If such a reprehensible act had taken place in any other location, there would be a firestorm in the international media — and rightly so — over exposing a child to brutal violence perpetrated by representatives of the state. But when it comes to IHK, as well as Palestine, it seems the world plays by different rules. This blatant hypocrisy must end. Those responsible for this murder, and the brutalisation of a minor, must be brought to justice. But can justice be expected from a dispensation that considers violence against civilians in occupied Kashmir legitimate? According to rights groups, over 30 civilians have been killed in Indian military operations in IHK since January. Even the UN secretary general has taken notice of India’s violence against children in the region. In a report released last month, António Guterres asked India to do more to protect children from violence in the disputed region, while adding that minors had been detained by Indian security forces in IHK. The fact is that since those that call the shots in New Delhi can do little to dampen the Kashmiris’ desire for freedom, they tend to target the most vulnerable to vent their frustration. Much more needs to be done by the international community to let India know that violence against civilians — specifically violence against children — will not be tolerated. Indeed, it is more than ironic that a country that proudly flaunts its ‘democratic’ credentials does not flinch when exposing Kashmir’s children to violence.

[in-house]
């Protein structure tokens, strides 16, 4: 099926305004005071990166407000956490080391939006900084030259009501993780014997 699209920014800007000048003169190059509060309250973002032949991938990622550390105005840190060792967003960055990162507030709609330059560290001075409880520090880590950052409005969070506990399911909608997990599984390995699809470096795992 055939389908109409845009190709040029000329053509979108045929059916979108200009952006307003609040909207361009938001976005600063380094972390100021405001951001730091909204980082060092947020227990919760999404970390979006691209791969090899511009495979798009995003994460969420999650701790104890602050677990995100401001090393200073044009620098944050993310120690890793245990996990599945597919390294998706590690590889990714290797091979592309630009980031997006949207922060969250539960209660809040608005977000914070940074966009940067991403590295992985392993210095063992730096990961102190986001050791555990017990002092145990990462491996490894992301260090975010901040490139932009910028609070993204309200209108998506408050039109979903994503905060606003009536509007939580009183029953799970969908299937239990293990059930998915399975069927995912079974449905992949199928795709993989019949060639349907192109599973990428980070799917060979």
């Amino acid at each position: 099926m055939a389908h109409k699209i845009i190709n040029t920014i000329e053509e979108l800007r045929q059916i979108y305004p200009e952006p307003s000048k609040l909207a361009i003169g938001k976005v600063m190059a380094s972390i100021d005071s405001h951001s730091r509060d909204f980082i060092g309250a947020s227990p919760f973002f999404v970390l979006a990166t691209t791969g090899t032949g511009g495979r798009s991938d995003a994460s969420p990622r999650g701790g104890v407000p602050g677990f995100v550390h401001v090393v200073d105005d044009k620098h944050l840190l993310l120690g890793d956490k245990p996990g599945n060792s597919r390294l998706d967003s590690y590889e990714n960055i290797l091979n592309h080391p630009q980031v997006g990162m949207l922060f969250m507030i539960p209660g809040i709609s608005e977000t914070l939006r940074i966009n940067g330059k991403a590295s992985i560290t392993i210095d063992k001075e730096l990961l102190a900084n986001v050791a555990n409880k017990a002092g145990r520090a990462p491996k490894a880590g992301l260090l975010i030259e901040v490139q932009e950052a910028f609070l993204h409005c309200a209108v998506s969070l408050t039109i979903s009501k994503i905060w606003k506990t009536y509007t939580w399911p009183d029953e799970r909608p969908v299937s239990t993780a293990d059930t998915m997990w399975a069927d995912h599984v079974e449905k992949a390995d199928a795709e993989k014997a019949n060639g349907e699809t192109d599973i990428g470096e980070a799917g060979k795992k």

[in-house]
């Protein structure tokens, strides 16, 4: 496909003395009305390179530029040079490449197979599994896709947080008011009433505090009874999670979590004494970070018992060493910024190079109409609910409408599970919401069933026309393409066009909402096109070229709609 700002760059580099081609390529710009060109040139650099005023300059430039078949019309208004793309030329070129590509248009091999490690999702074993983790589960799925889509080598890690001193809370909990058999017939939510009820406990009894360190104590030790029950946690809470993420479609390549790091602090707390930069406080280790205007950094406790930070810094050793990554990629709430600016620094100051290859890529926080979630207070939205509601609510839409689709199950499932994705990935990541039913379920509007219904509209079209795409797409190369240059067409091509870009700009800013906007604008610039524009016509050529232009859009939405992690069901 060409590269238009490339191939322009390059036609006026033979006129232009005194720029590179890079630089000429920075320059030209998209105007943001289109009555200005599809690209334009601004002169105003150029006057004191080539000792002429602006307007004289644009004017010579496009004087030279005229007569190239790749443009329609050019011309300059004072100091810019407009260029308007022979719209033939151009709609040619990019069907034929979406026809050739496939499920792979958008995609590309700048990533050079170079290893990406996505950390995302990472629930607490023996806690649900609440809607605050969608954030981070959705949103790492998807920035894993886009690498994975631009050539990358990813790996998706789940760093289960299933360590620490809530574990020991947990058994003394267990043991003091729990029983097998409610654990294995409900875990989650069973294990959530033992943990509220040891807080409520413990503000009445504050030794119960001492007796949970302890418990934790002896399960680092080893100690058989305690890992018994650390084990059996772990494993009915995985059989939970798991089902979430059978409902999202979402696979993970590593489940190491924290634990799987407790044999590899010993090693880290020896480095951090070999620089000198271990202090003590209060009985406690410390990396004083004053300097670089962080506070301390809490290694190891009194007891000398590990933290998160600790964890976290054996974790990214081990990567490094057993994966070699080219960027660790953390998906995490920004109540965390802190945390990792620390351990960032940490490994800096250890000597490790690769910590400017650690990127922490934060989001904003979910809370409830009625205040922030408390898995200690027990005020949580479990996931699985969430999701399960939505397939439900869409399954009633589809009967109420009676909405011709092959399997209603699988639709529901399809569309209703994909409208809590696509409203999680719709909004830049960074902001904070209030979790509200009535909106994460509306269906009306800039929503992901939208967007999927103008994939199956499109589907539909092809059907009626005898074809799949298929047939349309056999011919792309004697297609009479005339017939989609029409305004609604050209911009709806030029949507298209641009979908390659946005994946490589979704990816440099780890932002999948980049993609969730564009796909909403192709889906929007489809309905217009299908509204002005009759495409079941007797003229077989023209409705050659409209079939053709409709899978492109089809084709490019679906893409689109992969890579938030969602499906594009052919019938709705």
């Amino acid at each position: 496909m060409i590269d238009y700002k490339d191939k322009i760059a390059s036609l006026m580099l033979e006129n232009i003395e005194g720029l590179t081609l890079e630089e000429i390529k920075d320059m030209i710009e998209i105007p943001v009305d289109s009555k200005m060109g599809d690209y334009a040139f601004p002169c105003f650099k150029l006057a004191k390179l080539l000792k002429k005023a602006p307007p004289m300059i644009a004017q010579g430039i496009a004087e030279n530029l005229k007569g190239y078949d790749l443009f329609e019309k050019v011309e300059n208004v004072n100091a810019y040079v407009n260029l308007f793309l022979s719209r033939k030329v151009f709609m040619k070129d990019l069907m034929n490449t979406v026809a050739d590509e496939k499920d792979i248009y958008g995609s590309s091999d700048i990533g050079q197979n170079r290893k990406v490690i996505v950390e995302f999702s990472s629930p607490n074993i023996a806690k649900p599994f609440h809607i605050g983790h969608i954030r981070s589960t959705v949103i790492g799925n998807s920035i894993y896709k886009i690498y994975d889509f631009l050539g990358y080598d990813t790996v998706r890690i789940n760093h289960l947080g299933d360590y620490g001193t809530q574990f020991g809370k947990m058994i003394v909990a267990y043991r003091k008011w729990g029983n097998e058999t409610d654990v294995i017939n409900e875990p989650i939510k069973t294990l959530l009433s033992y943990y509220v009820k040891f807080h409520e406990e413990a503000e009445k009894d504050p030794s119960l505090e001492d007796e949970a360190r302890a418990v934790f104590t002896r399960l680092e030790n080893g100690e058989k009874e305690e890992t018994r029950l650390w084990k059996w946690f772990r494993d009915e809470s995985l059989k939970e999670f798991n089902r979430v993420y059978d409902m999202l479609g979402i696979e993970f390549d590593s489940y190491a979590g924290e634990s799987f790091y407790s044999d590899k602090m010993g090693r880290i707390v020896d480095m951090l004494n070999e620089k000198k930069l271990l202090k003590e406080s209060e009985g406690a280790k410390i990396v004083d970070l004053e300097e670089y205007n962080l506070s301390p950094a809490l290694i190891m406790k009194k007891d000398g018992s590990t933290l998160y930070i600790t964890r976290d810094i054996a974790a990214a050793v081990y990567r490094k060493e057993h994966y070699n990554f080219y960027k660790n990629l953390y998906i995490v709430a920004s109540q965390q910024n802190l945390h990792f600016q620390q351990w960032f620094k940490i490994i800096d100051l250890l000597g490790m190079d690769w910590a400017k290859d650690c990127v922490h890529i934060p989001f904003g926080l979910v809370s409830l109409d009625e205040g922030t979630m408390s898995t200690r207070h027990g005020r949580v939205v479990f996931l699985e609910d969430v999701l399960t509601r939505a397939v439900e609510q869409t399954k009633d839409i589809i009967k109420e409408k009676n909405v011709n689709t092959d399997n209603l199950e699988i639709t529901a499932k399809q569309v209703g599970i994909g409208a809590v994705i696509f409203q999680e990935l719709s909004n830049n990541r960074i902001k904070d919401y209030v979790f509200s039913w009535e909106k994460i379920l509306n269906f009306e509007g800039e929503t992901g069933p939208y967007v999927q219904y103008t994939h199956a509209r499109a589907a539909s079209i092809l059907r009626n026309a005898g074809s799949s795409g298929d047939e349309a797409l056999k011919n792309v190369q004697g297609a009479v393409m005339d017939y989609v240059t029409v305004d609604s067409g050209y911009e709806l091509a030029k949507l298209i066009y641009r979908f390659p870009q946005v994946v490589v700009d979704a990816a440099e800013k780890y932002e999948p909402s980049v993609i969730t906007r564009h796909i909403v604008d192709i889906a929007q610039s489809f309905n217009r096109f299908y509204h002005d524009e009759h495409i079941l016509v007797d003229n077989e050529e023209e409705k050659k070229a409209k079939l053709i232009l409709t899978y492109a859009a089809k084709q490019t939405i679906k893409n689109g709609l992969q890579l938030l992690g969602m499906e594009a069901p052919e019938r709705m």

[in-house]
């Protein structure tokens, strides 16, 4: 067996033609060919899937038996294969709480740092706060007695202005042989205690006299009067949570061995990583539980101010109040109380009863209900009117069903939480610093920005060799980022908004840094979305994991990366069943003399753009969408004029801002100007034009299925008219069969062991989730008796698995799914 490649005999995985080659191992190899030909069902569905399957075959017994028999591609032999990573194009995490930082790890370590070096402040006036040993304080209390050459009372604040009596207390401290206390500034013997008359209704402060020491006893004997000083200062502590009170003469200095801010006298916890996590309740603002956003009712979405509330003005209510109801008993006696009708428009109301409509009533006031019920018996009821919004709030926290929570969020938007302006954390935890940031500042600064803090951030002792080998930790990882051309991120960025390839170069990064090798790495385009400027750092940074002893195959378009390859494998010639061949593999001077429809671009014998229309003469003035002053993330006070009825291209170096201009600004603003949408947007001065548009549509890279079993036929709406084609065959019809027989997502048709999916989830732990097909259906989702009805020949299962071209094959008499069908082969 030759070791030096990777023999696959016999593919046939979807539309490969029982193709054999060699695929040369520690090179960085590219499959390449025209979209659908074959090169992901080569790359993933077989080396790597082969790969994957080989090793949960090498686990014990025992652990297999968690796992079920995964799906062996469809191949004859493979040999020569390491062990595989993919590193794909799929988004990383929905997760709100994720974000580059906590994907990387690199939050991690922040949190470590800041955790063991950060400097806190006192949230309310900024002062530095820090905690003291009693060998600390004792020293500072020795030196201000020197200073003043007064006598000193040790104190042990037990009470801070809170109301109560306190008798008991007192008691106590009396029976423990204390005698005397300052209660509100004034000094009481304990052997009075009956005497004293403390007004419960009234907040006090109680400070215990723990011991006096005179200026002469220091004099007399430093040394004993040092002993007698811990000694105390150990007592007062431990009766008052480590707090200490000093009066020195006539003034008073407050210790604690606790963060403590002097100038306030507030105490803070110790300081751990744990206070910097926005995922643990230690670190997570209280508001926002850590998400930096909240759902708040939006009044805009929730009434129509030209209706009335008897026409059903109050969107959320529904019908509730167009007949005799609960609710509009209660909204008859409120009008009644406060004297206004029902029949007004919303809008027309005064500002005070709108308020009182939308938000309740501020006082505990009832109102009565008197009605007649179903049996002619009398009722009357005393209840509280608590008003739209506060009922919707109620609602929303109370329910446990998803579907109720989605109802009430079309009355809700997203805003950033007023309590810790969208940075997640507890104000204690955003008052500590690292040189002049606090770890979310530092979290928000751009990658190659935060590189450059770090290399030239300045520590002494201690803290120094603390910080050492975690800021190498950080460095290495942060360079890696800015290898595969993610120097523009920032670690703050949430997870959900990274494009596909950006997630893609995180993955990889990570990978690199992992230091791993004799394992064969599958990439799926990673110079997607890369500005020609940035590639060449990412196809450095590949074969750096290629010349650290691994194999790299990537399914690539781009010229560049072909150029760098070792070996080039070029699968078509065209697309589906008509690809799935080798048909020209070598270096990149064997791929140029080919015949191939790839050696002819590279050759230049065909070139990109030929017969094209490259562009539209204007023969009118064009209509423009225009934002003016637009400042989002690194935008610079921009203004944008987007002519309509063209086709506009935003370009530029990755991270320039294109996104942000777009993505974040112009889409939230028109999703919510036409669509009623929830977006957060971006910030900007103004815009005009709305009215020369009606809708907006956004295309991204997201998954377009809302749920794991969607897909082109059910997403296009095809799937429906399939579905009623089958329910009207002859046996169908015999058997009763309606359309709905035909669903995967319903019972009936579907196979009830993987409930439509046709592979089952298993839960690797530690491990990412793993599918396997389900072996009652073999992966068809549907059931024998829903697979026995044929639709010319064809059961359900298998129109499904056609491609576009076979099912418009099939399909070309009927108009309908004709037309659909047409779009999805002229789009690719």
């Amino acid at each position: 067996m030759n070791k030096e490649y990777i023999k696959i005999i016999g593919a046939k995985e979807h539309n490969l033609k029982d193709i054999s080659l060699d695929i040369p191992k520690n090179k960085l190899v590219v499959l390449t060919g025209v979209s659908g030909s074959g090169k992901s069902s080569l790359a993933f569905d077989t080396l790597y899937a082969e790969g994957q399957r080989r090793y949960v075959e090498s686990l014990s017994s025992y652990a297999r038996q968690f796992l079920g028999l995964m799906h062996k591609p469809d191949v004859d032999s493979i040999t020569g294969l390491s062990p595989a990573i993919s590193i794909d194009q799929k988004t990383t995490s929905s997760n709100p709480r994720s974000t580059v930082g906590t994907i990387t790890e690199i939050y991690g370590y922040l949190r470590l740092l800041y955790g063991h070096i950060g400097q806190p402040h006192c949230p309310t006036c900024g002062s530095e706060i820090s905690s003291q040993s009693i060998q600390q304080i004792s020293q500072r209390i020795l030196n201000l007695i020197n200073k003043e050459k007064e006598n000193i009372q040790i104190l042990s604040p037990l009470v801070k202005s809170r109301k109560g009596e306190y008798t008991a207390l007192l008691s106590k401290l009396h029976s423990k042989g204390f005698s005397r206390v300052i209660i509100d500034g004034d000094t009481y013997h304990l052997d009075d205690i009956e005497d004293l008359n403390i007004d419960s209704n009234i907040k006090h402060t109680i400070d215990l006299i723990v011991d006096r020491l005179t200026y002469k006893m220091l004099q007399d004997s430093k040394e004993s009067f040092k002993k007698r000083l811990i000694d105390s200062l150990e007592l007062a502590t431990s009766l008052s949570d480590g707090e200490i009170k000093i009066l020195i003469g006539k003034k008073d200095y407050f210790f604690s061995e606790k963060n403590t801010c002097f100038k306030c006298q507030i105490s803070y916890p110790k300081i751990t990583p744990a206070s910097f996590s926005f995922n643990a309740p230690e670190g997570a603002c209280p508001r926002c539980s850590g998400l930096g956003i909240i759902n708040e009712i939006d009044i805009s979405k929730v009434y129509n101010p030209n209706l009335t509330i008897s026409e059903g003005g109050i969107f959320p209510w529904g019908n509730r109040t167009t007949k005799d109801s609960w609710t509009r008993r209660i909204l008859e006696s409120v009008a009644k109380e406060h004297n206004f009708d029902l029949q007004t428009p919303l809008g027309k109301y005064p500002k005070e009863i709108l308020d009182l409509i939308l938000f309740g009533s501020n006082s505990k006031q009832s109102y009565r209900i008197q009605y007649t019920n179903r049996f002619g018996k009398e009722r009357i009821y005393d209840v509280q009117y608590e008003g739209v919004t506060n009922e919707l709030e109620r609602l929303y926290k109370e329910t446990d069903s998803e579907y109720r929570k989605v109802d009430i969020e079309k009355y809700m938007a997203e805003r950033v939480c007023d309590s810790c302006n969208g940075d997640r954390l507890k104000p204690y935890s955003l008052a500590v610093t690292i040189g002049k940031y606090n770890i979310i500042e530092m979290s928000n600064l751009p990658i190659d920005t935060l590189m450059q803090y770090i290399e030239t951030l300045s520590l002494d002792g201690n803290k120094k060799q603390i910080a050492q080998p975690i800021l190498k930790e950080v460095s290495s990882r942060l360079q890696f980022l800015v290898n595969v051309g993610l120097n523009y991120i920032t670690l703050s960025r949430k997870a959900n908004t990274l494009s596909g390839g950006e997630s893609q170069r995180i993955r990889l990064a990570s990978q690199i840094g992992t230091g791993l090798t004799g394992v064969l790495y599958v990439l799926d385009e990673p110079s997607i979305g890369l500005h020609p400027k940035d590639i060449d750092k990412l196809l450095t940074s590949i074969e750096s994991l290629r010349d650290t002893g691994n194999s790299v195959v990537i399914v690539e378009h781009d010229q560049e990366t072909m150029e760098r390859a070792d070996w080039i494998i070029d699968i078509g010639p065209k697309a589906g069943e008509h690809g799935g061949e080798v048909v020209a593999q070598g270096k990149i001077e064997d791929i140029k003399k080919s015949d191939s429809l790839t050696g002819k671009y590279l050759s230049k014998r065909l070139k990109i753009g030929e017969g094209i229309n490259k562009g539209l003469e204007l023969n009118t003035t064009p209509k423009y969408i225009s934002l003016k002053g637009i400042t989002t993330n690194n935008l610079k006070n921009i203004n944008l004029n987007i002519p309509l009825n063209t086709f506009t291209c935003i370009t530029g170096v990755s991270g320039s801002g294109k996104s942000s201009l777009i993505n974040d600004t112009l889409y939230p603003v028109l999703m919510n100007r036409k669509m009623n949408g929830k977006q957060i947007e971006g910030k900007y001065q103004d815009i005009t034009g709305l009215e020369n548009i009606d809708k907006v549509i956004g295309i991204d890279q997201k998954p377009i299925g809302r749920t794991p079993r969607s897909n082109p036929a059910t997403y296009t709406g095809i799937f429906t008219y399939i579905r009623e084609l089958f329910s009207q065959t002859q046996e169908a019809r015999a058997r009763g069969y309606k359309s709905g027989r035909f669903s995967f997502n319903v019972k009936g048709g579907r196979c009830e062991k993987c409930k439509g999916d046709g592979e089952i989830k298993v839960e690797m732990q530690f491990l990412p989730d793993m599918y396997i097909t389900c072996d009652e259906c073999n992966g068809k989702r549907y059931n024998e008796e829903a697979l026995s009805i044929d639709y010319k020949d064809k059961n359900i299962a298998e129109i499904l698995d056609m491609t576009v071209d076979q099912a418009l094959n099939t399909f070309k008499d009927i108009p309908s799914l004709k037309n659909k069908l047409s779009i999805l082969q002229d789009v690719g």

Freedom for Iqbal

THERE are far too many harrowing stories of people languishing in jail for decades in this country before being discovered one day and set free. This is no less than a tragedy where sometimes a lifetime has been spent under the shadow of an impending execution. Freedom is ultimately the triumph of human hope. Or of common sense. In recent days, the story has repeated itself yet again. Muhammad Iqbal was 17 when he was arrested and sentenced to death — a punishment that should be abolished altogether — in 1998. It took the law of the land almost two decades to decide that the prisoner was eligible to benefit from a law enacted a couple of years later which allowed reprieve, even in retrospect, to juvenile offenders.
The sword hanging over his head, ie the death sentence, should have been rescinded then and there under a presidential notification of 2001, which provided remission to all juveniles sentenced prior to the ordinance. That didn’t happen. Justice Project Pakistan, the group that helped the now middle-aged man win freedom, has mentioned some of the efforts made to ensure justice for Iqbal. Letters written to the authorities as far back as 2003 were cited and appeals for leniency were filed in the months leading to the Lahore High Court commuting the death sentence to life imprisonment in February, and then finally culminating in his release on Friday. The case once again calls for a campaign to find similar cases inside jails all over Pakistan and relieve the suffering of prisoners. It doesn’t quite befit any country in this day and age to just wait for these ‘chance’ incidents to occasionally provide comfort to our conscience. It also doesn’t suit the system of justice to be going off in various directions in an effort to ‘reform’ while the basic mechanism which anchors civilisations and law and order remains sadly absent. There is so much that is wrong with our prisons and overall justice system that needs to be corrected.